No more is the technology associated with the techno geeks, but with those who are smart and informed and rightly so, from ordering your tickets and buying fashion wear online to getting RSS feeds on topics that interest you, reading restaurant and product reviews and talking to your leaders on the latest socio/political issues to best deals, the world has definitely shrunk to a palm size of convenience.

We are living in an alternate realm of a virtual life where we share, connect and form opinions through tweets, status updates, share feedbacks about our moment of truth with numerous products, customer services folks of companies, all facilitated through shared social, technology enabled networks.

Many social media analytic sites like Adobe® Social Analytics and Klout have evolved that measure your online impact and influence and are also being engaged by various companies worldwide to monitor and analyze the pulse of their products and services. All these turnarounds have made the social media not just dynamic but actionable for businesses.

Social media has unquestionably become a very powerful platform which the businesses can no longer afford to ignore. Companies have extensively indulged in the love affair called social media to market products and services, inform about new products being launched and obtain customer feedbacks. But it seems that the marriage with more complex functions like procurement is still not consummate.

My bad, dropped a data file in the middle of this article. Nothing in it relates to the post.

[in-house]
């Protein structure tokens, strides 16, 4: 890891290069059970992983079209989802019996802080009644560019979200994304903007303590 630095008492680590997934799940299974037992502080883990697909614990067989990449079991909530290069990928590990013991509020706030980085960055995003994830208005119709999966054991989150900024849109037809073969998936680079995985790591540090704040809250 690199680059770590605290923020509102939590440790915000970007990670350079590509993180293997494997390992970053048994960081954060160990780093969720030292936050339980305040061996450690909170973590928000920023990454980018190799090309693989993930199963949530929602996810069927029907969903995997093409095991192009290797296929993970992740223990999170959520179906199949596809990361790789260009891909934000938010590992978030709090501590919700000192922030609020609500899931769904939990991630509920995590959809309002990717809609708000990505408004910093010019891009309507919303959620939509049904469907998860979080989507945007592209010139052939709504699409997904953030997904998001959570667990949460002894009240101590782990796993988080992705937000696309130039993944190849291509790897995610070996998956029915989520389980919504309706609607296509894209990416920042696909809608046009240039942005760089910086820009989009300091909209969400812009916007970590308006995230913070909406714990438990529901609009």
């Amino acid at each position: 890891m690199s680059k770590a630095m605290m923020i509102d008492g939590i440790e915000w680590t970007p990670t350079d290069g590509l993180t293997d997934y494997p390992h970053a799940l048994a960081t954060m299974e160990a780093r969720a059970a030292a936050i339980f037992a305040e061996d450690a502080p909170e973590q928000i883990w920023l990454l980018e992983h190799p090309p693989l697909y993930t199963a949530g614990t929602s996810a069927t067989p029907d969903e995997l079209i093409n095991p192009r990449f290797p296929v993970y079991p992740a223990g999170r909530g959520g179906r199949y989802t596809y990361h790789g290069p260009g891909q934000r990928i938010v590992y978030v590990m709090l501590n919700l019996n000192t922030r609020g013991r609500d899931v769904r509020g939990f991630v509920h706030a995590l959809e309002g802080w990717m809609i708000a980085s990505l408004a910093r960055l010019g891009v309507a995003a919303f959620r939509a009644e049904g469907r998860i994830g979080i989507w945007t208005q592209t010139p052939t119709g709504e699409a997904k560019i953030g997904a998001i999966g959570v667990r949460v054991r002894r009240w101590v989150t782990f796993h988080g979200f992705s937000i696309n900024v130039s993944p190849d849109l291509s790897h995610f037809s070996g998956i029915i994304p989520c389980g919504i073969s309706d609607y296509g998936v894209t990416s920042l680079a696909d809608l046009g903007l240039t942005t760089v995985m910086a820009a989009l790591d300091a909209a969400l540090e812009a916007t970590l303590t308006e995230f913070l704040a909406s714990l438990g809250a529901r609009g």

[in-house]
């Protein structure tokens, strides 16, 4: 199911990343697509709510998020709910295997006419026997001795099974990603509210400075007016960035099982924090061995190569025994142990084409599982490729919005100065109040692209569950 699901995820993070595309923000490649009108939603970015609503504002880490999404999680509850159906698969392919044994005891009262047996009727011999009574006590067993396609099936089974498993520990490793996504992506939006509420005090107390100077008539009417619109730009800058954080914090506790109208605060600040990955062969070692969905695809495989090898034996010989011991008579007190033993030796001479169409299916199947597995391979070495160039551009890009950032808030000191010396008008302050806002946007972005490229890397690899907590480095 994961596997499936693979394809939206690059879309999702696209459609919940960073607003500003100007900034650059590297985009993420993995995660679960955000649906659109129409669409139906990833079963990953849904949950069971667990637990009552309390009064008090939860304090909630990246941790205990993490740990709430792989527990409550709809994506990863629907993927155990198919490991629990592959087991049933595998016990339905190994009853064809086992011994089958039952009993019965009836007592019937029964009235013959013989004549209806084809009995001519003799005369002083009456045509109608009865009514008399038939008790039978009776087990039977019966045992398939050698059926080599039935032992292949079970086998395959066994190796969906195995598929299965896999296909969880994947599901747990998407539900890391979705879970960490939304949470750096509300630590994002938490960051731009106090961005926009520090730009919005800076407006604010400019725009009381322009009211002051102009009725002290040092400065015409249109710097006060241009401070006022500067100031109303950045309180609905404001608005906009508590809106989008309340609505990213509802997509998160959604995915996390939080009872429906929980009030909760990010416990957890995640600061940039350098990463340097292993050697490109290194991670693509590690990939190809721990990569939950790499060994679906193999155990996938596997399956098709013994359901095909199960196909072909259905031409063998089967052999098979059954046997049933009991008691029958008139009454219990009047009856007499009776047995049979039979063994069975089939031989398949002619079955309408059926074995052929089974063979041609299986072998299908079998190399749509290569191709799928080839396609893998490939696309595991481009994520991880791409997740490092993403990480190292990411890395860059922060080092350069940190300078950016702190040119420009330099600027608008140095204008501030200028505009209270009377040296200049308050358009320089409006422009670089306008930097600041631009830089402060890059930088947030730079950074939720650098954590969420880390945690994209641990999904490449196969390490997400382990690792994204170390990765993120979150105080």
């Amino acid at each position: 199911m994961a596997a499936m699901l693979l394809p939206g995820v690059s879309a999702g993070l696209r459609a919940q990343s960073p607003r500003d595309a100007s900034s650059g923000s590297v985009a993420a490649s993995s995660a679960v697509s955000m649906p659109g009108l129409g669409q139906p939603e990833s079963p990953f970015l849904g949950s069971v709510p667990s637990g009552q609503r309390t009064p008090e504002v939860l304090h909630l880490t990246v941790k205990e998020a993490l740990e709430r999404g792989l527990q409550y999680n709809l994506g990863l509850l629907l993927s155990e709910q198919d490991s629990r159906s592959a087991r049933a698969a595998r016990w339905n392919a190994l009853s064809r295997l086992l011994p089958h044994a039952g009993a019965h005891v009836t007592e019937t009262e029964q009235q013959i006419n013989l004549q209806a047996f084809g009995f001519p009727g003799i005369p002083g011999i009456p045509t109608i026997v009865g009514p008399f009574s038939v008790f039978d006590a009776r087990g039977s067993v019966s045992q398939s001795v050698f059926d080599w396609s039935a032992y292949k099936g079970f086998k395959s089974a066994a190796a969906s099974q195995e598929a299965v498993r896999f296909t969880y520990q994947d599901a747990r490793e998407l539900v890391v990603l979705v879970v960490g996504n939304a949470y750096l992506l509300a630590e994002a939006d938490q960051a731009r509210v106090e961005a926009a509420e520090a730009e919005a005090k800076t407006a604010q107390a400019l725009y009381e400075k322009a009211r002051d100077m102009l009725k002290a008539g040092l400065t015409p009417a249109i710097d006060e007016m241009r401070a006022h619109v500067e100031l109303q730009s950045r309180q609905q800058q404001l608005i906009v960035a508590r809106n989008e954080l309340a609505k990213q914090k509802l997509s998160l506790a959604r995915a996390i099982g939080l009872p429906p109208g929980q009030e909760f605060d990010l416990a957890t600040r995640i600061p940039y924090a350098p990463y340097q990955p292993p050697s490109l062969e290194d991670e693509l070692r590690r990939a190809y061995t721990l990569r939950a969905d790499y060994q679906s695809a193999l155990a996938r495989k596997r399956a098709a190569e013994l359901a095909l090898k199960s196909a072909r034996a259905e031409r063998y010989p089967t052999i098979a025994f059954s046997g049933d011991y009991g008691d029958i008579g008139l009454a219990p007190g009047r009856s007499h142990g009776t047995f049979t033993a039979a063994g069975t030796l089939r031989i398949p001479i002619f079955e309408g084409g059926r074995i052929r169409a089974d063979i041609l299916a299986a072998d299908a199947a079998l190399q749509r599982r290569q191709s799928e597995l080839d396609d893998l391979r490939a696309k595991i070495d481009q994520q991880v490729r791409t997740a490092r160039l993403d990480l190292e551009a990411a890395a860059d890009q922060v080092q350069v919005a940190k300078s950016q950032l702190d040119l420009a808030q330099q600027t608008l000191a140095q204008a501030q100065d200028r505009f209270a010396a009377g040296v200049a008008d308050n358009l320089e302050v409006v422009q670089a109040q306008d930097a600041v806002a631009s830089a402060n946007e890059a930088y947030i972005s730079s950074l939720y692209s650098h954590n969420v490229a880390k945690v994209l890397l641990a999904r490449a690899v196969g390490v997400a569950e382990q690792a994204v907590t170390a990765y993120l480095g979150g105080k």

The Social media and the CPO of today have so far been on the tangent, their most common excuse being "Social media is for selling and we are buying, we don't need social media", my prior experience of working with a public procurement body speaks that by accessing social media networks, a company or an organization can get access to information related to products and services and get connected to emerging markets, new vendors and alternative products. It can be leveraged as a very powerful tool for obtaining more cost and time effective and efficient market intelligence and supplier risk data.

The forecasts in terms of shifting Socio-economic-political scenarios across the world can be early warning indicators to help CPO sail over the crisis situations like supply chain disruptions and delays by helping a CPO to visualize early on potential threats and devise mitigation strategies. The same applies for gaining visibility of the emerging markets and improving your visibility across these markets as a strong buyer.

The procurement fraternity has always been marred with allegations of ambiguity under the garb of confidentiality. Many procurement anomalies being hot topics for discussion by various groups on LinkedIn and sites like Spend Matters. Companies and public Procurements bodies have mandates from EU, FCPA and other regulatory bodies across various geographies to build strong evidences of transparency in any buying activity. Is there a better way of addressing this, than running e-Sourcing completions on tools like Ariba Sourcing and integrating it with social media platforms to convey in the right markets, the ongoing RFXs/competitions and getting a wider expanse of suppliers to be aware of it. Supplier's and service providers can subscribe to a company's RFX tweets, RSS Feeds and apply online. This enables greater transparency, faster collaboration and two-way visibility for both the buyer and the supplier and also weeds out any accusations of a preferential and biased treatment from vendors/government agencies etc.